[Milton-L] Final lines -- an observation

Salwa Khoddam skhoddam at cox.net
Wed Feb 23 22:39:15 EST 2011

A very interesting observation, Carrol.  Your comments started me musing on 
these endings.  It will be interesting to know if the last line in the Iliad 
is a formula and where else it is found.  Its style seems to be Biblical. 
However, I do see a big difference between the two endings.  In PL, the 
couple are still protected by Providence as their guide.  The world is open 
to them,  evil and all, but there is also the coming of Christ, a way to the 
"inner Paradise." The ending of the Iliad is more human centered, filled 
with the sorrow of Troy and a burial that will bring only temporary relief, 
for Achilles is at the gate with the Trojan horse.  The Trojans are 
abandoned, and they will have to face disaster on their own.  They will bury 
others in the future leading up to the death of Turner by Aeneas, and so on. 
. .all a cycle of conflicts and burials that will never end.
The ending of the Iliad is very sorrowful  and implies that suffering, 
sometimes man made and sometime made by the gods, is the fabric life.
Thanks for your thoughts.

Salwa Khoddam, Ph.D.
Professor of English, Emerita
Oklahoma City University
2501 N. Blackwelder
OKC, OK  73106
Phone:  405-208-5127
Email:  skhoddam at cox.net
----- Original Message ----- 
From: "Carrol Cox" <cbcox at ilstu.edu>
To: "'John Milton Discussion List'" <milton-l at lists.richmond.edu>
Sent: Wednesday, February 23, 2011 8:29 PM
Subject: [Milton-L] Final lines -- an observation

>I have been thinking about the marvelous final line of the Iliad, a line of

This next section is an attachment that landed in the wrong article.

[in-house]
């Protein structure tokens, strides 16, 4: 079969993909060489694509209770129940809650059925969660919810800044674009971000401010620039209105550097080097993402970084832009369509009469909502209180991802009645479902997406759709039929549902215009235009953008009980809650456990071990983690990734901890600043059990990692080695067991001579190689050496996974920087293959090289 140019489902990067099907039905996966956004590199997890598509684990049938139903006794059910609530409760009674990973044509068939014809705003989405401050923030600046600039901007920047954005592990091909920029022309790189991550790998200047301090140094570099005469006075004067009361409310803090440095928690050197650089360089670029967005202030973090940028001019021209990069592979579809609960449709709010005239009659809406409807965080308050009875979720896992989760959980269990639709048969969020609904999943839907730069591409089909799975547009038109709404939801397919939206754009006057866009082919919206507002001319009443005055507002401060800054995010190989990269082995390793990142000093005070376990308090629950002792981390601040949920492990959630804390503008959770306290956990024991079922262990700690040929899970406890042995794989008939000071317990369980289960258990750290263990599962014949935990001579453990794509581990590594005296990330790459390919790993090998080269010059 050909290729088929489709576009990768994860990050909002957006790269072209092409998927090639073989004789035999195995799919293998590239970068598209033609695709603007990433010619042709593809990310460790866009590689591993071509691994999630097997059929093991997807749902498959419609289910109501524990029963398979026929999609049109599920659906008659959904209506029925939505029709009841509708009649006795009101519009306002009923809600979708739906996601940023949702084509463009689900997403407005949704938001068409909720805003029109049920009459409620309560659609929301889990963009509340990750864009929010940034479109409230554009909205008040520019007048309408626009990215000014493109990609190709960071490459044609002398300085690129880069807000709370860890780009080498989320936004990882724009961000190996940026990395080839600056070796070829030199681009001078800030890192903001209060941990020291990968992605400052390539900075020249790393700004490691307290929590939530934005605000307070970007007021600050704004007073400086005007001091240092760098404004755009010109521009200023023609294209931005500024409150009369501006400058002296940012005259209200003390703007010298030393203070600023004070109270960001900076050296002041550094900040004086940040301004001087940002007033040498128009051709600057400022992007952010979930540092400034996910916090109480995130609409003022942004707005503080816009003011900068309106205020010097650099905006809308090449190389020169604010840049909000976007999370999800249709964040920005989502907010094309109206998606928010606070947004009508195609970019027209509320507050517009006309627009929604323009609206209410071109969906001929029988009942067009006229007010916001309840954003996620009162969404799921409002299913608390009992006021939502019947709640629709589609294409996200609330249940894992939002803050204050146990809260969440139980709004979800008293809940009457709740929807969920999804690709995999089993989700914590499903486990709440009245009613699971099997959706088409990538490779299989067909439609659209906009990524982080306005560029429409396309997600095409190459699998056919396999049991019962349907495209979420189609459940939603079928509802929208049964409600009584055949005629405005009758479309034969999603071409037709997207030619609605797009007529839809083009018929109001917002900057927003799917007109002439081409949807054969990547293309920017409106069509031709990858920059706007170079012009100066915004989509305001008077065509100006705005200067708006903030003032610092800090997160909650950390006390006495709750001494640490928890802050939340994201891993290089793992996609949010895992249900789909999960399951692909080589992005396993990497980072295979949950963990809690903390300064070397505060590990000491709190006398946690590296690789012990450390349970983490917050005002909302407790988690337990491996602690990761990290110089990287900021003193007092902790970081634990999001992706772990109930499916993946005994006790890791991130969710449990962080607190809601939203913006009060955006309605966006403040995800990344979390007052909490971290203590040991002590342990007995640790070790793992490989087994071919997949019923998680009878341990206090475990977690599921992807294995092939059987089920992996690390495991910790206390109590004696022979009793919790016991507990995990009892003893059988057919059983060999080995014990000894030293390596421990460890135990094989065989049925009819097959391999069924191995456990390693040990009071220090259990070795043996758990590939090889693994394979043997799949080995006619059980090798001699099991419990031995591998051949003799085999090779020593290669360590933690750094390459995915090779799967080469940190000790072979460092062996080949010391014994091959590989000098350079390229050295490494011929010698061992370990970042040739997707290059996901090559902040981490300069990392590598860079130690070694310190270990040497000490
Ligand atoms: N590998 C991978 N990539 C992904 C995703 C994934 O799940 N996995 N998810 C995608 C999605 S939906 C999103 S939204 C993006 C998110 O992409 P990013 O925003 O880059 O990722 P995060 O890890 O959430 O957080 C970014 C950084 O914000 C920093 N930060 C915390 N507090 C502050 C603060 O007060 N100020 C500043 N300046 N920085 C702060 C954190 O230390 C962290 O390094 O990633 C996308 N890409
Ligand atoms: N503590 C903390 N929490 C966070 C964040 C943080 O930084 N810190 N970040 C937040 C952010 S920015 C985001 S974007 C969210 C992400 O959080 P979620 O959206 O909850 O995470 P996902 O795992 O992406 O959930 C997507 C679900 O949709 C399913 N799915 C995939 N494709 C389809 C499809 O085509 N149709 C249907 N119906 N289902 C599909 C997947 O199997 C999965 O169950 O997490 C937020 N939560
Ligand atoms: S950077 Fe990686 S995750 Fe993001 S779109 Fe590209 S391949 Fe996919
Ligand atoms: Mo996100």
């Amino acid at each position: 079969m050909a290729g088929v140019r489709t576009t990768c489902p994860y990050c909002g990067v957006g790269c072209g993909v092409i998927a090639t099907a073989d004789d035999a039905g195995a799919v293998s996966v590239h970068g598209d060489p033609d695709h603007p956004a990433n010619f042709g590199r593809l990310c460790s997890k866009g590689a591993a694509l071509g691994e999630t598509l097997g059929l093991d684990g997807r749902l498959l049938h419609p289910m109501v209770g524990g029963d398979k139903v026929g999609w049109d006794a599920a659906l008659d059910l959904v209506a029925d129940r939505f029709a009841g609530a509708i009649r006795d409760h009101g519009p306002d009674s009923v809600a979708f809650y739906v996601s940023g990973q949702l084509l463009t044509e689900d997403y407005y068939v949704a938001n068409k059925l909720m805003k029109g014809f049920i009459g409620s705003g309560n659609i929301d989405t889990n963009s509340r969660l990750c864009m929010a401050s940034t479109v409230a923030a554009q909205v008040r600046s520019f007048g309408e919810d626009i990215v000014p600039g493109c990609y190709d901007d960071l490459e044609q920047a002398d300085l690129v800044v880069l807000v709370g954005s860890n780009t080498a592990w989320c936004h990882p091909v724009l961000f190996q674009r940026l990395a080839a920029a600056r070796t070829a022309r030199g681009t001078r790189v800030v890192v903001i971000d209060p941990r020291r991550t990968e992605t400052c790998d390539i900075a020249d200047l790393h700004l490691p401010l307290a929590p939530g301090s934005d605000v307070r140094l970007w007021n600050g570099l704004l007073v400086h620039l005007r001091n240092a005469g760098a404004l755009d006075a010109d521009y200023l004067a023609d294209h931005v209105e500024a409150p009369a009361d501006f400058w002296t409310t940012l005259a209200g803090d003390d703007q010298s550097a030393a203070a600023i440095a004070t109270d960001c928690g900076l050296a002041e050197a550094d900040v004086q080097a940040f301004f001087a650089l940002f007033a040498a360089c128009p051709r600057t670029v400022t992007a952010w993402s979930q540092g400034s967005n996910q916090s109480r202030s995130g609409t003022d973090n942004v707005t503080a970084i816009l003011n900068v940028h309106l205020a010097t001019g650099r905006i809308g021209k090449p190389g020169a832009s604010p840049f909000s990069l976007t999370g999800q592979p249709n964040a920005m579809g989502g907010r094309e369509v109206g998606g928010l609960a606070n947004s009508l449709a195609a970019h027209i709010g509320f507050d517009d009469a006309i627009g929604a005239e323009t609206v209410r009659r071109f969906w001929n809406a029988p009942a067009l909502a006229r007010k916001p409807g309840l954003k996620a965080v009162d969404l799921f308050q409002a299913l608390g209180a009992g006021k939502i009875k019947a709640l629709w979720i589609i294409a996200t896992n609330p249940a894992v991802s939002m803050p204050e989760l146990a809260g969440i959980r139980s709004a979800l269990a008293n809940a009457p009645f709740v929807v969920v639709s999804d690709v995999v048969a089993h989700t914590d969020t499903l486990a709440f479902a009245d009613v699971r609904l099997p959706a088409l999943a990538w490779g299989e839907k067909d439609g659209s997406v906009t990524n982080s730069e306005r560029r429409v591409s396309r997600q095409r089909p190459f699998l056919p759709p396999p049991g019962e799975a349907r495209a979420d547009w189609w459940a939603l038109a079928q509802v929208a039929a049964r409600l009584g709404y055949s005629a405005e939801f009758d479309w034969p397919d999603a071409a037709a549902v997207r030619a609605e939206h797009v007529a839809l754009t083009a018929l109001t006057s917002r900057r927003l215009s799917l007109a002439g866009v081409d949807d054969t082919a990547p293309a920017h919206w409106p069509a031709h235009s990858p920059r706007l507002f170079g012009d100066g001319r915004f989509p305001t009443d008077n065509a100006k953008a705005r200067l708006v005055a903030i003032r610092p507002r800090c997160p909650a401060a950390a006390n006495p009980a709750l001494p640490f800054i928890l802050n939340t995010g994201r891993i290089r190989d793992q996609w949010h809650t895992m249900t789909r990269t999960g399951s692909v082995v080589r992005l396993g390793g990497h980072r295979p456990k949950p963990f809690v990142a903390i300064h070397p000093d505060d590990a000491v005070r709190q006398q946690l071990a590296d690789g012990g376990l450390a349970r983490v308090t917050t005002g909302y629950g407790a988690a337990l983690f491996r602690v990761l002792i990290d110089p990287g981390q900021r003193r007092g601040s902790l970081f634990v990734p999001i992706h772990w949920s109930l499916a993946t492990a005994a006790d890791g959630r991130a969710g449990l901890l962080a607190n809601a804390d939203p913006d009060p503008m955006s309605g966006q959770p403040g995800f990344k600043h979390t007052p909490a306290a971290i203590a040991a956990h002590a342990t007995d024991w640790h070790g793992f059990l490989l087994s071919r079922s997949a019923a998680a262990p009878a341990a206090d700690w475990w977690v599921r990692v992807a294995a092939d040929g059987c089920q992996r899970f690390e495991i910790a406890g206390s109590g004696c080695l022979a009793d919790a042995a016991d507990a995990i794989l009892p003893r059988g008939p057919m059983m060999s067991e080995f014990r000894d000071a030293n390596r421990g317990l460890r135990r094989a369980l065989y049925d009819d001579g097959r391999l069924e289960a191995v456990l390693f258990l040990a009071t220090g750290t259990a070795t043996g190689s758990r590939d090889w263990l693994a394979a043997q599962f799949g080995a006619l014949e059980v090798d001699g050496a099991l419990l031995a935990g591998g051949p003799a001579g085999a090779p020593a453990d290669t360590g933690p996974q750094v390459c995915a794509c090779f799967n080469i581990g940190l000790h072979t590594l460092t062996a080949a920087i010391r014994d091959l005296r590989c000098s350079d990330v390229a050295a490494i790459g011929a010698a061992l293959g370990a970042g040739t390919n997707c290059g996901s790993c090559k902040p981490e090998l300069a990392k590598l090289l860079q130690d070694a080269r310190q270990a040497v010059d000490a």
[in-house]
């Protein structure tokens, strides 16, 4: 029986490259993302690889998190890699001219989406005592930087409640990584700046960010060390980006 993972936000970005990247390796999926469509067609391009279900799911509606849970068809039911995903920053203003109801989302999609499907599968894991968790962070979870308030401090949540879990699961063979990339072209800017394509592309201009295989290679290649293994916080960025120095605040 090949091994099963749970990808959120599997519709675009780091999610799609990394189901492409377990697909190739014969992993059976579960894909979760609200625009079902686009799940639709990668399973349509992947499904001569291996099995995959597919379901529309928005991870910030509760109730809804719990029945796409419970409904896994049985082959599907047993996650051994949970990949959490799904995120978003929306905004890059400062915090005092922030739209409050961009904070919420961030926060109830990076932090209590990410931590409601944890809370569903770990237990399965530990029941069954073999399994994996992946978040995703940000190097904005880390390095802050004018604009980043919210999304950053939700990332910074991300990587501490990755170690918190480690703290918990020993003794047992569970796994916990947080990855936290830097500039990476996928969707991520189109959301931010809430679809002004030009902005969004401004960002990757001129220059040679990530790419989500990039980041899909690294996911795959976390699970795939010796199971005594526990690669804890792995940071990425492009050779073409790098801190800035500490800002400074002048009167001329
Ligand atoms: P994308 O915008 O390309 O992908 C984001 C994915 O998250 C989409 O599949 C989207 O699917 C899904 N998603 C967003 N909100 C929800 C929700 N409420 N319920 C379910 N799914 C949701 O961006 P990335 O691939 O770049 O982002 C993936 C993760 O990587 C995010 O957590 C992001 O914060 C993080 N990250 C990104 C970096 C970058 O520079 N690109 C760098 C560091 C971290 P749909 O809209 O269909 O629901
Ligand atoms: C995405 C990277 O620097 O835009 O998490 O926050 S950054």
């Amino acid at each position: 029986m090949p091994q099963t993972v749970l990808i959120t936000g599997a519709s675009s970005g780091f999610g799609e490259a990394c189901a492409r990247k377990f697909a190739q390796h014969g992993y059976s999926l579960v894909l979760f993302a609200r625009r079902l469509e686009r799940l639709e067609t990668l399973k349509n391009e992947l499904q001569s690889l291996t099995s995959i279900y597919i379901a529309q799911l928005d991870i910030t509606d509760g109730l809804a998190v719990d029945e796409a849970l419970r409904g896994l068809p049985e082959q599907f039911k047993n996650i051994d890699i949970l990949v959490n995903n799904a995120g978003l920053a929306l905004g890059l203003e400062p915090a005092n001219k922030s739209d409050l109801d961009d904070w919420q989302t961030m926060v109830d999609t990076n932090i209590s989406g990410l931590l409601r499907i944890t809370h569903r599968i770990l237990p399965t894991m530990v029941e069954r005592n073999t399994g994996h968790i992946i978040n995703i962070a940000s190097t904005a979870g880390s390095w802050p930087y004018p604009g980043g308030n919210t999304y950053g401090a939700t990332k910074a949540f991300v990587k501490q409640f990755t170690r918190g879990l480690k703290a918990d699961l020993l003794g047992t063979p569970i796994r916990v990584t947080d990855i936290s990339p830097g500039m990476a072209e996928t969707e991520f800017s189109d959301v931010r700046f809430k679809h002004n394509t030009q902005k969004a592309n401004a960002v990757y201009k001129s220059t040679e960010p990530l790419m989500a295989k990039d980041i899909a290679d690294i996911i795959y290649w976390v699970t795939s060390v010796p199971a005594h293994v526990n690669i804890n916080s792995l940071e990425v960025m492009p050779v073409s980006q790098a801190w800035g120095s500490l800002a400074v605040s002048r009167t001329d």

> great power even in translation:
> And so the Trojans buried Hektor breaker of horses.
> What first strikes me is the use of a formula in the final line of a long
> epic. I'm not a classical scholar, and it is many years since I read
> anything on the use of such formulae. But it seems to me that in the final
> line it can't really be serving merely a metrical purpose: the bard surely
> had plenty of time to compose the line without help of a formula. He must
> have wanted it there! It is precisely, it seems, the commonplace, 
> deliberate
> commonplace, of this  last line that is so striking. And it raises for me 
> an
> interesting resemblance between the Iliad and PL. Both poems are stuffed 
> as
> it were with immortal actors; in both poems the immortal actors disappear 
> as
> we approach the close, and we are left not only with mere mortals, but 
> mere
> mortals engaged in the most commonplace of activities: seeking shelter for
> the night or burying the dead.
> And these musings led me to Johnson's final 'summing up' of PL: It is 
> second
> to the Iliad among epics only because it was not the first. And why should
> this matter in literary judgment? I think the answer is that this dramatic
> commonplace of the endings of the two poems, however striking the second
> time around may be, and Milton's ending is certainly striking, that it 
> calls
> up its great predecessor makes a difference.
> Mere musing, but perhaps someone will also find it interesting.
> Carrol
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